Another day, another Zoom meeting. Or make that two or three Zoom meetings. Much of the world continues to operate remotely, meaning virtual communication remains critical — and without captions, these events are very challenging for people with hearing loss. Several options now exist for free auto-captioned remote conversation including Google Meet and Skype, but Zoom, the most popular platform, remains un-captioned, except via third-party add-ons in their premium plans. This is a big problem for people with hearing loss.
About a month ago, I penned an open letter to Zoom and other video conferencing companies asking them to make the high quality auto speech recognition (ASR) captioning available in their premium plans free for people with hearing loss. The gold standard of captioning is Communication Access Realtime Translation or CART, where a live transcriber types what is spoken in real time, but this is not always available or cost effective for personal use. Hence the need for free ASR captioning.
My post turned into a petition that has garnered more than 34,000 signatures. I am extremely proud of how the hearing loss community has come together to advocate for its needs in this time of crisis. I’ve been asked how long I will keep the petition going. The answer: Until we get the results we need. Sign or share the petition here.
An Update on Free Auto Captioning on Zoom
Since the petition launched I have been in email contact with Zoom management. They are aware of the important issue of free ASR captioning for people with hearing loss on their platform, and some work is being done on this front. Still, nothing formal has been announced yet. This is what I learned.
Prior to COVID-19, Zoom was beta testing ASR captioning that was directly integrated into its platform for paid accounts. Zoom was considering making this service free for people with hearing loss with verification via an audiologist note. This integrated service would be different from the current methods used to access captions in Zoom premium accounts since the captions would be directly integrated into the platform. Currently captioning requires a third party partner such as Rev.com (beta), Otter.ai or a live CART captioner.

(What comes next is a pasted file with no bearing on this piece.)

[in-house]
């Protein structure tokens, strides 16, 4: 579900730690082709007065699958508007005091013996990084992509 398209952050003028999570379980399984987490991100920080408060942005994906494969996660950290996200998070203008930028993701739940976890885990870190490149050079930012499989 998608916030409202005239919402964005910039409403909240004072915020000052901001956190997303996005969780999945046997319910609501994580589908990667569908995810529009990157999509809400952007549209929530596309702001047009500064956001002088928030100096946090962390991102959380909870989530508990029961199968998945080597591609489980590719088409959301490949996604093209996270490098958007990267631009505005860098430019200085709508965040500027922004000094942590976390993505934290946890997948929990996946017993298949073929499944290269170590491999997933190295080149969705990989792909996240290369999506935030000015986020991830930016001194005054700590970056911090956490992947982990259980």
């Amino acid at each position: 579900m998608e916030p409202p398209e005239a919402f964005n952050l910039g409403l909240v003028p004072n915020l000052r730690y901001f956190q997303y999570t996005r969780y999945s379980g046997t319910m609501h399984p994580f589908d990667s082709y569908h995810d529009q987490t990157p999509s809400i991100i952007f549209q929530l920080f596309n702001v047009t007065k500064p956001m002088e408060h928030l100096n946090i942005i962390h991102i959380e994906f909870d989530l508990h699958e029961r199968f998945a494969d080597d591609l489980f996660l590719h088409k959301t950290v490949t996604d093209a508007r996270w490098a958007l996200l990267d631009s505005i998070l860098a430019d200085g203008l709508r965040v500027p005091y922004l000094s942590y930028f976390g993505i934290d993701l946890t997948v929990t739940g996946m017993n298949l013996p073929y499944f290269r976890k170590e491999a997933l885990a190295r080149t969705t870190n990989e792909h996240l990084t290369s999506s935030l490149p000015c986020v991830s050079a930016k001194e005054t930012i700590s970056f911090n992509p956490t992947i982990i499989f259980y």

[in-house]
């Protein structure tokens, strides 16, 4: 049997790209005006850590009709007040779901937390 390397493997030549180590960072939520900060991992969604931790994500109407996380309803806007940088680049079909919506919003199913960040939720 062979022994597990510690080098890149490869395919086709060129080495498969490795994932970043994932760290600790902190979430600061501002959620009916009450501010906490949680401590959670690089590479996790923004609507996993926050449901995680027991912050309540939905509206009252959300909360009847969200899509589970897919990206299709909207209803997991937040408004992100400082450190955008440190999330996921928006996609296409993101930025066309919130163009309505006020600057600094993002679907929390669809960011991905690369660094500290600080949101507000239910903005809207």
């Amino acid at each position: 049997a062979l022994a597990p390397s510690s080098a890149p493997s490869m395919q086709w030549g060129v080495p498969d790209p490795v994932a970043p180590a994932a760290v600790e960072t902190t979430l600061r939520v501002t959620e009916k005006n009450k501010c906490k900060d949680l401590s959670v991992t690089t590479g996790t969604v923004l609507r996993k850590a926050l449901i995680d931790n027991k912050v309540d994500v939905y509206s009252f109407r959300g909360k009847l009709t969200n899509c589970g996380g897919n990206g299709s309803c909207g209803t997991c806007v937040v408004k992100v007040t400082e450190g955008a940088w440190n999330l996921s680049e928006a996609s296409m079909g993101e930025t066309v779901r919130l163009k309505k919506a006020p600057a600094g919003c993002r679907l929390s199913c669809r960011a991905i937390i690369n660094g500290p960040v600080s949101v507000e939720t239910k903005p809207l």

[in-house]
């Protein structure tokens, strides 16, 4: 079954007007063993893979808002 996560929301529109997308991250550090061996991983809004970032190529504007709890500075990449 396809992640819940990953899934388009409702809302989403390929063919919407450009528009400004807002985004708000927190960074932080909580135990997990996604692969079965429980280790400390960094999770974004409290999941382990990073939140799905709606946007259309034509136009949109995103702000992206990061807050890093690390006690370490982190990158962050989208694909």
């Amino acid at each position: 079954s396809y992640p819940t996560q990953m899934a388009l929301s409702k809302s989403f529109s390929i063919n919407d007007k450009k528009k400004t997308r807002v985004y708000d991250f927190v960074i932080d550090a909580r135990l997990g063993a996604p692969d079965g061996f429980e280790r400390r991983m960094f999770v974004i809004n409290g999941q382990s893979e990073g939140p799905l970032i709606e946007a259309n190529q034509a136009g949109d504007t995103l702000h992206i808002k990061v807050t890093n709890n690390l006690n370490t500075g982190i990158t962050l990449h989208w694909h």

When the pandemic hit, Zoom’s volume jumped exponentially, pushing the ASR captioning project to a back burner, as Zoom focused on beefing up its security and increasing its hosting infrastructure. This makes sense, but as things settle down, Zoom must make its ASR captioning project a priority and commit to making this premium service widely available for people with hearing loss.
Zoom’s Beta ASR Captioning Works Well
I had the chance to try out the beta ASR captions when I attended a Zoom informational webinar entitled “Hosting Large Events: Webinars vs. Meetings” as part of my research for our upcoming Hearing Loss Virtual Meeting sponsored by Hearing Loss Association of America (HLAA). We are always looking for ways to enhance the experience. Please join us for the next meeting on June 6th at 2pm EDT which features Toni Iacolucci and Elaine McCaffrey discussing Advocacy & Impact: Effective Communication in Healthcare Settings. Use this link to join the meeting.
The beta captioning, called Live Transcript, worked very well. The placement was fine at the bottom of the screen, although it did obscure part of the slide presentation. You could open the captions as a full transcript in the sidebar, but they also remained at the bottom of the screen. The accuracy was quite good — I believe it is using the Otter AI platform — particularly since both presenters spoke very rapidly! Thank goodness the captions were there or I would have missed much of the content. You can see a screenshot of the captions in the post image above.
What’s Next For Free ASR Captions on Zoom?
The good news is that a workable option exists on Zoom and that they are beta testing it. The bad news is that this feature is not yet available and now is when it is likely needed most. If you want Zoom to roll this out now and to make sure that people with hearing loss have free access, please sign and share the petition. I will continue to send updates to Zoom management. You can also reach out to Zoom directly at firstname.lastname@example.org or via Twitter @Zoom_us to explain why free ASR captions on Zoom are so critical for you.
Readers, how are you adapting to the life of Zoom meetings?